QUESTION:  WA has also shown some improvement, along with, you say, Queensland. What do we owe that improvement to?

STEVE HAMBLETON:      Well, look, I think the improvement fairly and squarely has not been more dollars, it has not been in more beds, because we know the bed numbers have not gone up. The improvement is because of engagement of the staff. It's a whole of hospital reform. When management and staff work together in a very constructive arrangement, we can look at system design, we can redesign things that work better for patients, and we can get the outcomes.

            It works. WA showed it can work first up. Queensland has adopted some of those principles. And I guess we're concerned that we need to maintain that engagement with the staff, because if we do the opposite, you're going to get the opposite outcome.

QUESTION:  So are you saying that it's not necessarily more funding that's needed, it's more engagement?

STEVE HAMBLETON:      Well, absolutely saying that we need better engagement with our staff, we need to look at the systems that we're using, we need to use the expertise of the staff in the system to actually redesign that, but we also need that funding. We need to make sure that Federal Government spends what it has promised. We need to make sure that the state governments invest in infrastructure.

            The number of beds per person over the age of 65 has not changed year after year, and if you think about it, they're the ones that are using our public hospital sector. I can have my contract changed so that there can be changes in salary, changing in working conditions. And, as a father, as someone with kids in school, with mortgages, that doesn't work for me and it wouldn't work for the people of Queensland, or the doctors of Queensland.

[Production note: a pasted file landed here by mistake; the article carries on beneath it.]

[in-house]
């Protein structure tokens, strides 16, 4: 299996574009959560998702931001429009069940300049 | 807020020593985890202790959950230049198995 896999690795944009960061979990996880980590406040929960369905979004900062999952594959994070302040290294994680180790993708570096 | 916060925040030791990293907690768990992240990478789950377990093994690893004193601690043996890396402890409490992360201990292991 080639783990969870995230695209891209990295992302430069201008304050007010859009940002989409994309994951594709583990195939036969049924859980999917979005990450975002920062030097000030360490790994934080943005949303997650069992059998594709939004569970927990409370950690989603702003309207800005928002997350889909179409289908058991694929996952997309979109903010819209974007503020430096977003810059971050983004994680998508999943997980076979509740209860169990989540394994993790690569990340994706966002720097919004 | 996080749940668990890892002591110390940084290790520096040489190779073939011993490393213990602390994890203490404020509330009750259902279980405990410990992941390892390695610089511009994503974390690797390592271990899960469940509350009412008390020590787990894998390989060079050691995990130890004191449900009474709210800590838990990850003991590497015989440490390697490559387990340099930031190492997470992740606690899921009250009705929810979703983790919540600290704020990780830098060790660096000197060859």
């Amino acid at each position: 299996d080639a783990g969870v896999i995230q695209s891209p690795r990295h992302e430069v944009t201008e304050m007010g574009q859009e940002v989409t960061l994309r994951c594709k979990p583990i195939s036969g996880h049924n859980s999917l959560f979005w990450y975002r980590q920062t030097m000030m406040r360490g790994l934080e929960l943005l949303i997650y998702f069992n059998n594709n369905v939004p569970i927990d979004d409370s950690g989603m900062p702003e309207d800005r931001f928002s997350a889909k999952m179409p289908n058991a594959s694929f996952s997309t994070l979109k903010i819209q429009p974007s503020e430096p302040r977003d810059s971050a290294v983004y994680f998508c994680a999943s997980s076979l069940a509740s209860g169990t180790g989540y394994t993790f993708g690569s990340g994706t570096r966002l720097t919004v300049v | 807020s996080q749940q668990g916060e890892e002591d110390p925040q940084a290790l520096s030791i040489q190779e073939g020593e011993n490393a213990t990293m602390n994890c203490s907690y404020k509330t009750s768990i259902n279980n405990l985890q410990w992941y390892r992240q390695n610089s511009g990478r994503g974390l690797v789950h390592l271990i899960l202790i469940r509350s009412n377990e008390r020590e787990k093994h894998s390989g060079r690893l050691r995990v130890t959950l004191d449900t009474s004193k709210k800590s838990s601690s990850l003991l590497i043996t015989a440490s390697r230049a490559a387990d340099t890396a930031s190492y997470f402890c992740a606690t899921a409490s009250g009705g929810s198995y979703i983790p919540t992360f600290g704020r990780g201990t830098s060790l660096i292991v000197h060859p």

Doctors can move around. You know, health service or illness is the same across the world. So we can move with it. We don't want to move - we like working here. But you don't criticise us for producing the best report card across Australia.

QUESTION:  How will these contracts affect patient care?

JOHN FRASER:      Well our hope obviously is that we don't affect patient care, but if you are being punished for delivering the best report card it's really not engaging your work force. People can move, people can leave the public system, people can move out of state. The trainees that we depend on for the next five years won't come up and it'll be seen as a pariah in the health service.

            So we really need to see - this is not just about today and tomorrow, it's about the next generation of Queensland. And we want to provide them, when we leave the health service, with a great system. And I really worry that this document that's been forced upon the doctors will not provide that.

QUESTION:  Would you be prepared to take industrial action?

 JOHN FRASER:     It's been discussed. I think as a medic we try very, very hard to avoid that because our first and foremost thought it the patient. What we'd really like to do is speak to the Government and say let's sit back down at the table, let's engage us, let's see that you've got the best report card in Australia. Work with us rather than against us, and then together we can provide the best healthcare for the people of Queensland.

Thanks.


14 February 2014

CONTACT:        John Flannery                     02 6270 5477 / 0419 494 761

                            Kirsty Waterford                02 6270 5464 /0427209753


Published: 14 Feb 2014